The former Secretary of Ministry of Information and Communication, Dasho Kinley Dorji in his article titled, ‘The Story of Bhutanese Culture’ in the Druk Journal wrote, “We have the traditional handicrafts, crafts with a distinctly Bhutanese feature- traditional arts and crafts that were started and maintained by Royal patronage in the Royal courts of Bumthang and Trongsa and then Punakha and Thimphu, for several generations. This was modernized into the Zorig Institute – school of traditional crafts. Exquisite Bhutanese handicrafts have a niche demand, mostly for religious practice, but that is in very limited quantities.”

The article also states that the natural trend for crafts, including the creative industry, is commodification of products for the sustainability of the industry. “But more than 90 percent of the handicrafts on sale in Bhutanese bazaars and handicraft shops are mass produced items from India and Nepal. This is embarrassing,” read the article.

The Chief Cultural Property Officer from the Department of culture, Phendey Wangchuk also admitted that in the absence of a clear cut cultural policy, there is only so much that the Ministry can do to address such duping of the tourists by the handicraft shops. He, however, said that MoHCA is in the process of drafting a cultural and heritage bill which will be ready to be presented to the next government. “We are very positive that once the Cultural and Heritage Act come in place most of the issues can be addressed as it would have spelt out everything more specifically,” said Phendey Wangchuk.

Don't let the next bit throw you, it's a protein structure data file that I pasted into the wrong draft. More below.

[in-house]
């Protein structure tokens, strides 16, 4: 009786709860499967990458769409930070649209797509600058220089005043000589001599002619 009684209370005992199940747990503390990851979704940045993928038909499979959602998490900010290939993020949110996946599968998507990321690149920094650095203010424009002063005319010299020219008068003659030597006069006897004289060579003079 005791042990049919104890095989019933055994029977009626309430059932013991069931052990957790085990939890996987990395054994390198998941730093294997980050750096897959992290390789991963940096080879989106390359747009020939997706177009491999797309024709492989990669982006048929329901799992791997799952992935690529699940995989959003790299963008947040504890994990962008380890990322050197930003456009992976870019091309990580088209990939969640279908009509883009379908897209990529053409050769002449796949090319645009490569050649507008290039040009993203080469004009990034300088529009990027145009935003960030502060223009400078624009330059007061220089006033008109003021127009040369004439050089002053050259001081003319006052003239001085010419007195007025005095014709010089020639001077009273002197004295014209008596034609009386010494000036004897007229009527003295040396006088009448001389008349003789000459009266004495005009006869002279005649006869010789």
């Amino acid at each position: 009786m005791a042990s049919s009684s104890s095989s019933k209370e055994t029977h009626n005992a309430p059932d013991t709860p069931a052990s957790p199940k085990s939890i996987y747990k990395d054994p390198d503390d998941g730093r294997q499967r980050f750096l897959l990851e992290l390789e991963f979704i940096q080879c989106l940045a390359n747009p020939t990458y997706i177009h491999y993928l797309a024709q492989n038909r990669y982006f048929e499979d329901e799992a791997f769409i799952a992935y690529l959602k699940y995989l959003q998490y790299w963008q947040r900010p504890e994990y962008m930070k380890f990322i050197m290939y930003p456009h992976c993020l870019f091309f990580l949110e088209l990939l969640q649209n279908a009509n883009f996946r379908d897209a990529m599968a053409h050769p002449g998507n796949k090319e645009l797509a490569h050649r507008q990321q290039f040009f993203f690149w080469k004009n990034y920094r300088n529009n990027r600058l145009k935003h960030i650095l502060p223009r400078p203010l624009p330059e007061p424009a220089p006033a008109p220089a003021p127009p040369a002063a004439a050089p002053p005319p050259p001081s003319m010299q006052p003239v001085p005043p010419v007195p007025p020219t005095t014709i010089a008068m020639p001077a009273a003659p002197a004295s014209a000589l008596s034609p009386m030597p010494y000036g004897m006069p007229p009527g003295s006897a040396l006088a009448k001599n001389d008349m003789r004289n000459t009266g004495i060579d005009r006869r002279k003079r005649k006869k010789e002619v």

He said so far nothing could be done on the mass import of handicraft products in Bhutan, but the department has plans to soon visit all the handicraft shops in Thimphu and Paro for verification of the products, educate the owners on the code of conduct and at least ask them to remove the branding, “product of Bhutan or made in Bhutan” from the imported products.

“Often times the tourist purchase the imported handicrafts believing it to be an authentic Bhutanese craft by paying almost thrice or four times the original price, and if they happen to travel to the country from where that particular product has been imported and spot a substantially lower price, an unfair representation of the Bhutanese handicraft market can be created, thus we want the handicraft shops to stop labeling imported goods as a product of Bhutan,” he said.

The profitable nature of this unethical business has led to the mushrooming of handicraft show rooms in  Paro, Thimphu and other places.

He said that the department mostly verifies the handicrafts and ritual items purchased by the tourist that require their clearance as non-antiques to get through the custom by granting permit card.

Phendey Wangchuk added that it is important that preservation and promotion of culture should not be left only upon the Department of Culture and its relevant stakeholders, and rather every citizen should take responsibility.

The Chief Cultural Property Officer also said that they have carried out extensive research and are at the final stage in formulating a pronounced Cultural policy.